Elevator company fires five involved in repair job that led to NYC accident

Elevator maintenance company Transel said Wednesday it has fired five mechanics involved in the botched repair job that led to the death of an advertising executive in New York City.

Michael Hill, accused by city investigators of bypassing a critical safety system in the elevator that killed 41-year-old Y&R exec Suzanne Hart, was among those dismissed, his lawyer confirmed.

The other workers were not identified.

A city investigation released Tuesday named six Transel employees who were working on the elevators at 285 Madison Ave. on Dec. 14 in the hours before Hart was crushed to death.

Hill, a 28-year elevator industry veteran, installed a "jumper" wire on the control panel of the elevator that killed Hart, city investigators found.

The jumper wire allowed the elevator to rise with its doors open.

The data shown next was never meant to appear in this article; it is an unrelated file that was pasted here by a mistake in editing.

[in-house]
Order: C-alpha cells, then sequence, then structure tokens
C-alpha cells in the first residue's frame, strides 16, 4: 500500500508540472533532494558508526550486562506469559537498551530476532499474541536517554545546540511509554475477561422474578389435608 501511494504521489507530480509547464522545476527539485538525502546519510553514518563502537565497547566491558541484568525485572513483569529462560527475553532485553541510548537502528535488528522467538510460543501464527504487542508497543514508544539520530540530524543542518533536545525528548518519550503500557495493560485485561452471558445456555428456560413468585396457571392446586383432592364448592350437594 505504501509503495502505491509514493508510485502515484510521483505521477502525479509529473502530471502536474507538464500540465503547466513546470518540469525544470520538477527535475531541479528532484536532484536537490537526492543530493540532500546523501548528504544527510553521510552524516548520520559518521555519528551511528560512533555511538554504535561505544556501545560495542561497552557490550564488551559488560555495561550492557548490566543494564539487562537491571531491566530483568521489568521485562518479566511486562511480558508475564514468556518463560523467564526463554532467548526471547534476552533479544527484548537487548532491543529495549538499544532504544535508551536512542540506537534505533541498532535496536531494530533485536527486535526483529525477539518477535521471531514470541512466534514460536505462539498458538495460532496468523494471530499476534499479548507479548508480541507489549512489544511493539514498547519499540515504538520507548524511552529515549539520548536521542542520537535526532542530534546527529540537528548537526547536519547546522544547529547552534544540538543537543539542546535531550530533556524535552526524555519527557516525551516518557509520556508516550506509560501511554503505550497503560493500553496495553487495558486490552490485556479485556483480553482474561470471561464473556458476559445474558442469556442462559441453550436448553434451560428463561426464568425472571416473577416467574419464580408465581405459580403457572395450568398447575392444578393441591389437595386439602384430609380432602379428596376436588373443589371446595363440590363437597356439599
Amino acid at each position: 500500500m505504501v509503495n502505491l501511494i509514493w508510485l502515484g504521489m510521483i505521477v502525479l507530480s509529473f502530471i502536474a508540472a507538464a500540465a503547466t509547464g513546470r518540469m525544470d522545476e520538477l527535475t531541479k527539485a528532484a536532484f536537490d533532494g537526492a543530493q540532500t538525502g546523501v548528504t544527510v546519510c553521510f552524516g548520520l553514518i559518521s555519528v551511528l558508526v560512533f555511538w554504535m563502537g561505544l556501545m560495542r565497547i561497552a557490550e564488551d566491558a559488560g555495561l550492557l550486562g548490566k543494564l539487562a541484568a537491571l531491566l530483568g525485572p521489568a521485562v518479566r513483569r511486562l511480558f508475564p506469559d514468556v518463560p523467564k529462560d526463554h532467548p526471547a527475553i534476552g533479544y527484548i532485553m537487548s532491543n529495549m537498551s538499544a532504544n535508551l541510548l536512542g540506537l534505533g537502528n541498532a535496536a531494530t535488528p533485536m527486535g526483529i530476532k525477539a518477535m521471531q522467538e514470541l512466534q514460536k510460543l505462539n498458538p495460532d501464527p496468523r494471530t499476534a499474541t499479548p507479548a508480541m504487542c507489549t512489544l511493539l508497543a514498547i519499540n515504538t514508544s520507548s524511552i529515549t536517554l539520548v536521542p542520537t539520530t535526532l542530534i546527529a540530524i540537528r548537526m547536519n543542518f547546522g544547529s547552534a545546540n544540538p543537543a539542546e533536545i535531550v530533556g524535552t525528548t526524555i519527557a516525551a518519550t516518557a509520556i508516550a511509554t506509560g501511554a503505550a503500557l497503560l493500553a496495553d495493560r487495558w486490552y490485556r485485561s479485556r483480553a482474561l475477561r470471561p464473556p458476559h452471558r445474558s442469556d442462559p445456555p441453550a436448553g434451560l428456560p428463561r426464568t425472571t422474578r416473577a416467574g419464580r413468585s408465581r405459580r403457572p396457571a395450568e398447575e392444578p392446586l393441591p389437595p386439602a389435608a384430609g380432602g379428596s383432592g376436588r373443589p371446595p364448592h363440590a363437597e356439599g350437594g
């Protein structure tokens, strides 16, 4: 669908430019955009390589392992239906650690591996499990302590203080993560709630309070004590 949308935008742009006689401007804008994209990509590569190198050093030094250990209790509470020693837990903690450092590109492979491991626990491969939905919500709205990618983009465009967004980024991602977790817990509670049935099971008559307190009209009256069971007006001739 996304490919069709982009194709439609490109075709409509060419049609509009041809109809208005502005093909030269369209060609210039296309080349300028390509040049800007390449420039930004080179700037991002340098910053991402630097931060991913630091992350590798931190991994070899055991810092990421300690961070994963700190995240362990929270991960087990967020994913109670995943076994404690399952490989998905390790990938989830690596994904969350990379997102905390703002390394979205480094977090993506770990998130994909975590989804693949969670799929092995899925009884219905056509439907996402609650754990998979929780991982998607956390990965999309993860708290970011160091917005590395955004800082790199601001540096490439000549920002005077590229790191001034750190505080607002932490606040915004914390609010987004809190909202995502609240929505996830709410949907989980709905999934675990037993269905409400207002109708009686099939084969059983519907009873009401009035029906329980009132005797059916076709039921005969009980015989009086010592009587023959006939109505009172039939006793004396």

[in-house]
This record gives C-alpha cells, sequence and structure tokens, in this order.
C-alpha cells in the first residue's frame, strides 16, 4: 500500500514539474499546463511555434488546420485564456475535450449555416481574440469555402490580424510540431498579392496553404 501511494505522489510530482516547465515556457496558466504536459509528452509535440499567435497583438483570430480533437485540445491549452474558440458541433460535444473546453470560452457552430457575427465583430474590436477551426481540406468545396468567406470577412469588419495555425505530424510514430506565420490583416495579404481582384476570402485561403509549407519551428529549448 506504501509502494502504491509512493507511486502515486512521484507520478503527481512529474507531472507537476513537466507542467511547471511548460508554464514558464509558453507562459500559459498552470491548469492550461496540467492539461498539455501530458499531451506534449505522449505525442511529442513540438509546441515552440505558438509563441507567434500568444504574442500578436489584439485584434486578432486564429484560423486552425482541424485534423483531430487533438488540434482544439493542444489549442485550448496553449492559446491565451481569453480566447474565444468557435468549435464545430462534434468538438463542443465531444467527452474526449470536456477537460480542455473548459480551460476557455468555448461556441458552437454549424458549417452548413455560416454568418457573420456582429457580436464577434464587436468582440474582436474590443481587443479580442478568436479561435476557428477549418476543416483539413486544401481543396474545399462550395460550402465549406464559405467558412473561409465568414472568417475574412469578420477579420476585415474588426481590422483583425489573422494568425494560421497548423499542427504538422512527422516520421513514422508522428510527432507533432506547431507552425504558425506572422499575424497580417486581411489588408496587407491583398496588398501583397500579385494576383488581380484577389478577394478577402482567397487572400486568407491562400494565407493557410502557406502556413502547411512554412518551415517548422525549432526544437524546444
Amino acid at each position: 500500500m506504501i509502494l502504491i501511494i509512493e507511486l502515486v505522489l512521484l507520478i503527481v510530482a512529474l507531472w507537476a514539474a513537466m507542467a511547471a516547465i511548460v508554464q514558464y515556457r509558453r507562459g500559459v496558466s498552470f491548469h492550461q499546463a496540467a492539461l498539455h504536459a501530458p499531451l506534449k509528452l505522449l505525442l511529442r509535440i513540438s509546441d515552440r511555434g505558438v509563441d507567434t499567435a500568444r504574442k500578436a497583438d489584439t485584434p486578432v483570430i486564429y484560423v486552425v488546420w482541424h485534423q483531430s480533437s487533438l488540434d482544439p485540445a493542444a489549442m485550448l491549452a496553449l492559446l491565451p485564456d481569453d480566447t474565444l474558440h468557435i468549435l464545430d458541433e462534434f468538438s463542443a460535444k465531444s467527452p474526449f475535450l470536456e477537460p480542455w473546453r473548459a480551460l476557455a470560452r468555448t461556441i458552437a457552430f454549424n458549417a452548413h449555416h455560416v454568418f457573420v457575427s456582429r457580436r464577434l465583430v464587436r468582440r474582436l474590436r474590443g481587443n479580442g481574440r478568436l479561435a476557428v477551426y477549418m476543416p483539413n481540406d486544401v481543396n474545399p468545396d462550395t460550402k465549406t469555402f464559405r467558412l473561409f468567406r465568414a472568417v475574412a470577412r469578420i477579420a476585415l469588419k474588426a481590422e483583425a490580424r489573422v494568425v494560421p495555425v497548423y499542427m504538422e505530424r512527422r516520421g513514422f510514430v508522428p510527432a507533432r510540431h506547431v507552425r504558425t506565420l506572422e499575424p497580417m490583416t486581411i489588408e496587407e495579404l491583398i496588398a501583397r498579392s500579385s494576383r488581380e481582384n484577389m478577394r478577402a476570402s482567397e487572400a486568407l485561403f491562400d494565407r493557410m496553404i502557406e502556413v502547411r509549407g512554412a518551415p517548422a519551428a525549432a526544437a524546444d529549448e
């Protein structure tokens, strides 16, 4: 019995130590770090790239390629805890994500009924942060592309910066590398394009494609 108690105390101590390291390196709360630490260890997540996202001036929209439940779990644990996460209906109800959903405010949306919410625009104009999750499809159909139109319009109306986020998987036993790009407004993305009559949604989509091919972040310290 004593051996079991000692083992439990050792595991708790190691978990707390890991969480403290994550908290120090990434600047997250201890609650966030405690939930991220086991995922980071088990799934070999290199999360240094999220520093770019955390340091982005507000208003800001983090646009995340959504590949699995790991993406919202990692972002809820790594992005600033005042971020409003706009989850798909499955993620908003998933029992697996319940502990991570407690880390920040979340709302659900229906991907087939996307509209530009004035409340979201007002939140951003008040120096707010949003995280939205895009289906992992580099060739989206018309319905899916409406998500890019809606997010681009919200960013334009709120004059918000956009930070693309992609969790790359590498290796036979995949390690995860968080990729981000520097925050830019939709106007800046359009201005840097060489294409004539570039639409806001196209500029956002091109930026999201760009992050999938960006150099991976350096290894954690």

As Hart boarded, the elevator cab shot upwards with its doors open, crushing her between the cab and outside wall.

Hill. 46, insists he removed the wire before the tragedy. But city investigators say other evidence contradicts his story.

The city also says Transel allowed the elevators to resume operating without a required Buildings Department inspection.

The Buildings Department has suspended and plans to revoke the private elevator agency director's license of John Fichera, Transel's owner.

"Transel continues to maintain service and install elevators in New York City based on the valid licenses individuals in the company hold," the company said in a statement.